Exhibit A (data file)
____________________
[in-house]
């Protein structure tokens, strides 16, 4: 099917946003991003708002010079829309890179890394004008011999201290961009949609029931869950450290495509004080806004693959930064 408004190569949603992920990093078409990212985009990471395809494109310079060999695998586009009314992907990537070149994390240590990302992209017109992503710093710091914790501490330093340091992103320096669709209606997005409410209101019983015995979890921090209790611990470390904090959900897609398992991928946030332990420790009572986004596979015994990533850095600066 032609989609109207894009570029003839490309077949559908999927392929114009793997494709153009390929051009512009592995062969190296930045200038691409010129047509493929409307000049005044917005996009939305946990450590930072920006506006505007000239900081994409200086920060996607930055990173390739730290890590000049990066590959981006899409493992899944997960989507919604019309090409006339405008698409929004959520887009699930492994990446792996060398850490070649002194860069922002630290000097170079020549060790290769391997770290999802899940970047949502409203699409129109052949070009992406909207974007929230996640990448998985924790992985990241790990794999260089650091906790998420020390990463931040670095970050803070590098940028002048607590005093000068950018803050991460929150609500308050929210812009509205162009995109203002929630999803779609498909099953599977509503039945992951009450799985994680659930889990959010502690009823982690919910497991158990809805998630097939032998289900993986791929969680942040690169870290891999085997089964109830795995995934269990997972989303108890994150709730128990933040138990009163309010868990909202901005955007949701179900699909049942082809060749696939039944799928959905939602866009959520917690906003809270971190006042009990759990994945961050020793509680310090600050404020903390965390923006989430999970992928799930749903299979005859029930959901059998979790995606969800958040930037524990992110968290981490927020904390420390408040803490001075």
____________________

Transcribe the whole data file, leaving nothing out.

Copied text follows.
[in-house]
């Protein structure tokens, strides 16, 4: 099917946003991003708002010079829309890179890394004008011999201290961009949609029931869950450290495509004080806004693959930064 408004190569949603992920990093078409990212985009990471395809494109310079060999695998586009009314992907990537070149994390240590990302992209017109992503710093710091914790501490330093340091992103320096669709209606997005409410209101019983015995979890921090209790611990470390904090959900897609398992991928946030332990420790009572986004596979015994990533850095600066 032609989609109207894009570029003839490309077949559908999927392929114009793997494709153009390929051009512009592995062969190296930045200038691409010129047509493929409307000049005044917005996009939305946990450590930072920006506006505007000239900081994409200086920060996607930055990173390739730290890590000049990066590959981006899409493992899944997960989507919604019309090409006339405008698409929004959520887009699930492994990446792996060398850490070649002194860069922002630290000097170079020549060790290769391997770290999802899940970047949502409203699409129109052949070009992406909207974007929230996640990448998985924790992985990241790990794999260089650091906790998420020390990463931040670095970050803070590098940028002048607590005093000068950018803050991460929150609500308050929210812009509205162009995109203002929630999803779609498909099953599977509503039945992951009450799985994680659930889990959010502690009823982690919910497991158990809805998630097939032998289900993986791929969680942040690169870290891999085997089964109830795995995934269990997972989303108890994150709730128990933040138990009163309010868990909202901005955007949701179900699909049942082809060749696939039944799928959905939602866009959520917690906003809270971190006042009990759990994945961050020793509680310090600050404020903390965390923006989430999970992928799930749903299979005859029930959901059998979790995606969800958040930037524990992110968290981490927020904390420390408040803490001075």